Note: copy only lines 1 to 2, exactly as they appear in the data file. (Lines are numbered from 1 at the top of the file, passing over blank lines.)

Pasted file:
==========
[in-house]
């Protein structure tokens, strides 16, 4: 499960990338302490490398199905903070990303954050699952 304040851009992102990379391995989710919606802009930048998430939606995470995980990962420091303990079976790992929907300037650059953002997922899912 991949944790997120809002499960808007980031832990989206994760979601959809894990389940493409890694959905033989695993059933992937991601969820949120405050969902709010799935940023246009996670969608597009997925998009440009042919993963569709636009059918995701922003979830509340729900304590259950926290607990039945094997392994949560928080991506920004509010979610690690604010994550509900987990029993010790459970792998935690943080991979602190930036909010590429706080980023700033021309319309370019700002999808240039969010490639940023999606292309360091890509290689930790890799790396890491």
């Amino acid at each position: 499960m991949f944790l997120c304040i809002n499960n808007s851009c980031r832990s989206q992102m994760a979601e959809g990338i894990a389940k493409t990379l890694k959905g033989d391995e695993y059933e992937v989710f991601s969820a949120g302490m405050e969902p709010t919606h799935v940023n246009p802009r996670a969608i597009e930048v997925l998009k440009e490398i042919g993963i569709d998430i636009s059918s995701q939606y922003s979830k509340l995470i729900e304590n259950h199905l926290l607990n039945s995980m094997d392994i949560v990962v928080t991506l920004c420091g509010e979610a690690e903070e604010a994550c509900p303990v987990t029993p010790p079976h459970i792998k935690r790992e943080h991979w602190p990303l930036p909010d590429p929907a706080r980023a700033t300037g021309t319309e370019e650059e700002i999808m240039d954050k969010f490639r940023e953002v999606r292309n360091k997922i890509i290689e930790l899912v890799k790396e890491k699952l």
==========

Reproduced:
[in-house]
């Protein structure tokens, strides 16, 4: 499960990338302490490398199905903070990303954050699952 304040851009992102990379391995989710919606802009930048998430939606995470995980990962420091303990079976790992929907300037650059953002997922899912 991949944790997120809002499960808007980031832990989206994760979601959809894990389940493409890694959905033989695993059933992937991601969820949120405050969902709010799935940023246009996670969608597009997925998009440009042919993963569709636009059918995701922003979830509340729900304590259950926290607990039945094997392994949560928080991506920004509010979610690690604010994550509900987990029993010790459970792998935690943080991979602190930036909010590429706080980023700033021309319309370019700002999808240039969010490639940023999606292309360091890509290689930790890799790396890491």